the impact of every natural hazard can be mitigated. Preparations to face the impacts of the next El Nio event should immediately start and this should be done through regional cooperation. This was stated in a report entitled Lessons Learned from the 1997-98 El Nio: Once Burned, Twice Shy? prepared by scientists from a number of international agencies, including the United Nations Environmental Programme. El Nio is the periodical appearance of warm sea surface temperatures in the central and eastern equatorial Pacific Ocean. It can influence regional and local climates across the globe. In 1997-98, an El Nio event led to floods, drought, forest fires, frosts and infectious disease outbreaks, due to which numerous people died all over the world.
The basic objective of the report was to identify the pros and cons of societal responses to the forecasts and impacts of the 1997-98 El Nio, according to a report published in The Washington Post . If an accurate forecast had been available several months in advance, would it have made a difference? The report studied the impact of the 1997-98 El Nio on sixteen countries. Its recommendations include involving top government leaders in disaster planning and developing a scientific establishment within each country to make use of research from other nations. The report also expresses the need to conduct a detailed study about the most vulnerable areas and educating the local decision makers about evolving precautionary measures.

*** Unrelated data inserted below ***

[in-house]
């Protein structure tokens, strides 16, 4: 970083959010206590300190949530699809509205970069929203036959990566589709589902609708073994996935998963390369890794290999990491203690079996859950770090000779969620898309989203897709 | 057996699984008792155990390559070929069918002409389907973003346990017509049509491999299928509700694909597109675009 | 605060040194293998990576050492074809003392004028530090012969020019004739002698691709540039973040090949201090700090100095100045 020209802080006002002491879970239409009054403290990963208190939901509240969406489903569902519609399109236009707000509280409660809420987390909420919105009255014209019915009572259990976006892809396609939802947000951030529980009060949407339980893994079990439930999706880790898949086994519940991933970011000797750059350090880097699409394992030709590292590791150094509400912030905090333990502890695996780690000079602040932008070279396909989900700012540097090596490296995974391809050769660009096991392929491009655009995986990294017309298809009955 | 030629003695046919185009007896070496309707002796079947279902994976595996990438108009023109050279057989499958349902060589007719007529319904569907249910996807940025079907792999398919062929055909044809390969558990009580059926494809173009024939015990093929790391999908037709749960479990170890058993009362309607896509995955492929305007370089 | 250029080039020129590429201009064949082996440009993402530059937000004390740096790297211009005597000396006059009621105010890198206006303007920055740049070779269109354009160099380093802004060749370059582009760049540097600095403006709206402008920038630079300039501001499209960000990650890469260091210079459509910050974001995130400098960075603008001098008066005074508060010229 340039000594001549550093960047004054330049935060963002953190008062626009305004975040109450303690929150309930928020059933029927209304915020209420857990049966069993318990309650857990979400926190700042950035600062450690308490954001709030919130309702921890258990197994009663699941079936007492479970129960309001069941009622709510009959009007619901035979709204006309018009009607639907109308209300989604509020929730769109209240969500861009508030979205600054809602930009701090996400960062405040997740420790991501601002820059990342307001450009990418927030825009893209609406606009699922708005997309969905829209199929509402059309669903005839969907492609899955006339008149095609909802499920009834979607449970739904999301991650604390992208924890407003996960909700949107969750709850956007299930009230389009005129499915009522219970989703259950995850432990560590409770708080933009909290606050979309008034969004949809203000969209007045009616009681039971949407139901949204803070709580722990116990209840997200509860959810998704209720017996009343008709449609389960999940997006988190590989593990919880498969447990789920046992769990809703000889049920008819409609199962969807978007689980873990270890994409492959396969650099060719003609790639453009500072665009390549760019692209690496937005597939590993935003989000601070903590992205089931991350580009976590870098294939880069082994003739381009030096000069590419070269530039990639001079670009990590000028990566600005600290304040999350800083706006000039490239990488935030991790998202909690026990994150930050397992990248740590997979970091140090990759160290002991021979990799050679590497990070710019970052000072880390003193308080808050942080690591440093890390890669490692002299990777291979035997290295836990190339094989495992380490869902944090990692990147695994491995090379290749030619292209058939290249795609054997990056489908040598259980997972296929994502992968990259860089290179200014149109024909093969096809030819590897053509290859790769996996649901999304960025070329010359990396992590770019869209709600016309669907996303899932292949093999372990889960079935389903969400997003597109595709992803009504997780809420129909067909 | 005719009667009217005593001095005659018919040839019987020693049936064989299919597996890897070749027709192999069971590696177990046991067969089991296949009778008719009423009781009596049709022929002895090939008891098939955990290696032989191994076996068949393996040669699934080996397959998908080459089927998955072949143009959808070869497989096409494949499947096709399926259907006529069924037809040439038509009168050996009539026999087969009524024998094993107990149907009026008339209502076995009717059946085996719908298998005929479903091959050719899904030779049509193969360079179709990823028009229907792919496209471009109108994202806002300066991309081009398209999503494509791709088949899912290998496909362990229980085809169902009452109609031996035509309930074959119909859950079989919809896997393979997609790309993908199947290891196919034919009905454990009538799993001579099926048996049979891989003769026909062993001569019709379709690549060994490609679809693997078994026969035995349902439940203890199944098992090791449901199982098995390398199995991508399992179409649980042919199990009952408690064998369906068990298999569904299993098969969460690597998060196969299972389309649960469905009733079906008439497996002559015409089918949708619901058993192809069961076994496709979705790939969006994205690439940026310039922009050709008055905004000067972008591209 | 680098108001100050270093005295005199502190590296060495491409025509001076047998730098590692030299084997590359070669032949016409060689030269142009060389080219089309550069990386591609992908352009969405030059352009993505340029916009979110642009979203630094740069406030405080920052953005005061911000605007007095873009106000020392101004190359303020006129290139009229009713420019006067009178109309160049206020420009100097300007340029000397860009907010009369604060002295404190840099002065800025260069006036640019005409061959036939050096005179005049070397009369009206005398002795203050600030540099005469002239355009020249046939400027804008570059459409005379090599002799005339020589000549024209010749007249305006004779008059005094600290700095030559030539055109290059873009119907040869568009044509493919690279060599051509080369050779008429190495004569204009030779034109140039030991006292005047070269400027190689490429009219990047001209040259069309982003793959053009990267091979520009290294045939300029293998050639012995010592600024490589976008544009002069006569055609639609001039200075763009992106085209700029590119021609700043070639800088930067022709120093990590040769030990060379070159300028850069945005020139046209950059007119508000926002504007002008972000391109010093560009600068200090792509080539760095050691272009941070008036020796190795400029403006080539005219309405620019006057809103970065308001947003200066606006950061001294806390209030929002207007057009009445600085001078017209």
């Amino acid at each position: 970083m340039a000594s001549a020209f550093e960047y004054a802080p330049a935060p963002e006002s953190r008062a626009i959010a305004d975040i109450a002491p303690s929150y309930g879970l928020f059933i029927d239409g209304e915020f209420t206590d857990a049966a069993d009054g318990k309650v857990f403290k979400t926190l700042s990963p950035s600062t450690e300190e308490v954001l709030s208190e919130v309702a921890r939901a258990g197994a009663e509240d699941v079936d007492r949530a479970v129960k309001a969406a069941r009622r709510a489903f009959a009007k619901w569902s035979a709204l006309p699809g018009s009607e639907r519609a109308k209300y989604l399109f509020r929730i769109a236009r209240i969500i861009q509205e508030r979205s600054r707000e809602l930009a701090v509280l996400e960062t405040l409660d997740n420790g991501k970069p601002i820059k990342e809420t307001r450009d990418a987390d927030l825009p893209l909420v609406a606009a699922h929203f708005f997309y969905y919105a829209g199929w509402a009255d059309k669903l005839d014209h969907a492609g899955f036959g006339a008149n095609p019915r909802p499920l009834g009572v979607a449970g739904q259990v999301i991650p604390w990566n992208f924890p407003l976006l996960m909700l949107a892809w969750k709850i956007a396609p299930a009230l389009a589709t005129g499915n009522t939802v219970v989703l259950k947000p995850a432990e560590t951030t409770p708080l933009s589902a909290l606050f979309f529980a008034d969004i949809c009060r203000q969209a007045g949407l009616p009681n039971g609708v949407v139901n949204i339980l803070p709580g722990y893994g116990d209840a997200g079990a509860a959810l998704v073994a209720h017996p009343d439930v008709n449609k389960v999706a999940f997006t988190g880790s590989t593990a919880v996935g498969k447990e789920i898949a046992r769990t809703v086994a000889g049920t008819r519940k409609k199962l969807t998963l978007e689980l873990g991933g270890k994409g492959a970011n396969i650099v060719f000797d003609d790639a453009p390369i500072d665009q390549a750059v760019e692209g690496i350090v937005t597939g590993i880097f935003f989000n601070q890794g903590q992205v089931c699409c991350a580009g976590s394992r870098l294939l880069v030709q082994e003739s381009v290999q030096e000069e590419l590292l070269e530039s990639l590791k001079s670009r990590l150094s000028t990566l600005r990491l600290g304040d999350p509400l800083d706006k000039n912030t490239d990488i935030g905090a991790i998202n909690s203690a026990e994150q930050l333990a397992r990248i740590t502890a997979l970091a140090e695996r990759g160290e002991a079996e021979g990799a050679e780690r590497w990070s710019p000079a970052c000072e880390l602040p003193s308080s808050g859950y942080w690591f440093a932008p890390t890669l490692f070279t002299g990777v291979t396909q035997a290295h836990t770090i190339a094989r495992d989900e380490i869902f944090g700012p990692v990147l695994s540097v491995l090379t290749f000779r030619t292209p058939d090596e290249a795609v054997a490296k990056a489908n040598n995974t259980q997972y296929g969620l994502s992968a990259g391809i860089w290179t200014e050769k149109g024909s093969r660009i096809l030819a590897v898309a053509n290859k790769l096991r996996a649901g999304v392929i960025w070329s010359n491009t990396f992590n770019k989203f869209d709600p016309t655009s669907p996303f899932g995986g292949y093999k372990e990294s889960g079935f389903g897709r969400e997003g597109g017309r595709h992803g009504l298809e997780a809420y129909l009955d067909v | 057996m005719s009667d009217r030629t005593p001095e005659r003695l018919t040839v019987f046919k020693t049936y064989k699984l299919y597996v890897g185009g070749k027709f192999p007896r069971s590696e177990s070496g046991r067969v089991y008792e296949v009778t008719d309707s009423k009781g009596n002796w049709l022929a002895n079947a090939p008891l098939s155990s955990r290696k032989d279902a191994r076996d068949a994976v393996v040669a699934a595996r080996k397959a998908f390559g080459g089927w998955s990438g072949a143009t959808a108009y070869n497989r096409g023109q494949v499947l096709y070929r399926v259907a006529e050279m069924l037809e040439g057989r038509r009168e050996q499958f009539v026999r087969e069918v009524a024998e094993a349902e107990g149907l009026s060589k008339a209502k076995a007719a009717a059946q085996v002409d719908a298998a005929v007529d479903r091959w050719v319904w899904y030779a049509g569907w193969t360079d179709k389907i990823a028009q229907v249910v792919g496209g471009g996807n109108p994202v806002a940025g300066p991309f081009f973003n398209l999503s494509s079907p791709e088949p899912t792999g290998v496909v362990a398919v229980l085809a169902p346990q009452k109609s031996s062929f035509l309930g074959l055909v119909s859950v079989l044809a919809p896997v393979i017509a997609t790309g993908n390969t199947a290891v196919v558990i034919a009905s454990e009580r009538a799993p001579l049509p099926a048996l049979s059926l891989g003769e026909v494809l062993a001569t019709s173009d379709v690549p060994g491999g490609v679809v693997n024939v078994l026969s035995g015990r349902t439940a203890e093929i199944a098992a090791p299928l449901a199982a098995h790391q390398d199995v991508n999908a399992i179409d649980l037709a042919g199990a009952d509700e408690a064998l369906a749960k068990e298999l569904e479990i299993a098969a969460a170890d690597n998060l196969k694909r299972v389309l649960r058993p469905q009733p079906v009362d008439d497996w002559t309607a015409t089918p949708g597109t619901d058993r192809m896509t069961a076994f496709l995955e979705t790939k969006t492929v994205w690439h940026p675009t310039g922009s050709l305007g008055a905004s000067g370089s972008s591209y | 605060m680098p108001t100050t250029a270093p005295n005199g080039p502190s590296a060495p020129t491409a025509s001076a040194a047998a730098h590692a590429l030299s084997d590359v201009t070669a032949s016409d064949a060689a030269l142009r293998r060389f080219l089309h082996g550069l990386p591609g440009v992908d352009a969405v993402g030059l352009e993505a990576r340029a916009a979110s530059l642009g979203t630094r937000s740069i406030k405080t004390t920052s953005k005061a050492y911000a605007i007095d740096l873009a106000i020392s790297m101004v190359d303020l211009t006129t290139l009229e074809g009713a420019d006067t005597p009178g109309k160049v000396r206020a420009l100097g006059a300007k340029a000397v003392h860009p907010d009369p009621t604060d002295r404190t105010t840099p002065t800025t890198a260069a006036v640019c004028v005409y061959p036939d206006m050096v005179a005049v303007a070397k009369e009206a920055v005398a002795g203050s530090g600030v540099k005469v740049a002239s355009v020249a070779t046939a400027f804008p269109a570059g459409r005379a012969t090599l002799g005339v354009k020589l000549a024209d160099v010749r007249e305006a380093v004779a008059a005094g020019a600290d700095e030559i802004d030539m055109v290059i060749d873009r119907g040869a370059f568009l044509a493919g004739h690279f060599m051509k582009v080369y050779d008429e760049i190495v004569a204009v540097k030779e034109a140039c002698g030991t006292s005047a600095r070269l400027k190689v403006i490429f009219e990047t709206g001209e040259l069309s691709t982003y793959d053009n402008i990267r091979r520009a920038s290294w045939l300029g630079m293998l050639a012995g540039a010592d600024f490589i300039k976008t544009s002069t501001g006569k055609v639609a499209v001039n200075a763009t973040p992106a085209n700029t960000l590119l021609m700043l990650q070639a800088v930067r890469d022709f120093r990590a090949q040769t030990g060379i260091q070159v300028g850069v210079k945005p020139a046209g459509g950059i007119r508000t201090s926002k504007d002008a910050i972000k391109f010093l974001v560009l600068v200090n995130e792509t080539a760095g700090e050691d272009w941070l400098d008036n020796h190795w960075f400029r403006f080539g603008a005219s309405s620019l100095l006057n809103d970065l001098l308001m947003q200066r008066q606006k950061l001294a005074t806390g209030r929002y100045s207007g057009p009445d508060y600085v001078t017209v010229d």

"It is hard, but not impossible to plan for El Nio, even in poor countries," says Michael Glantz of the National Centre for Atmospheric Research in Boulder, Colombo, usa . "Many small countries do not have the resources to handle forecast. But by working together they can use data available with other nations," says Michael Coughlan of the World Meteorological Organisation.
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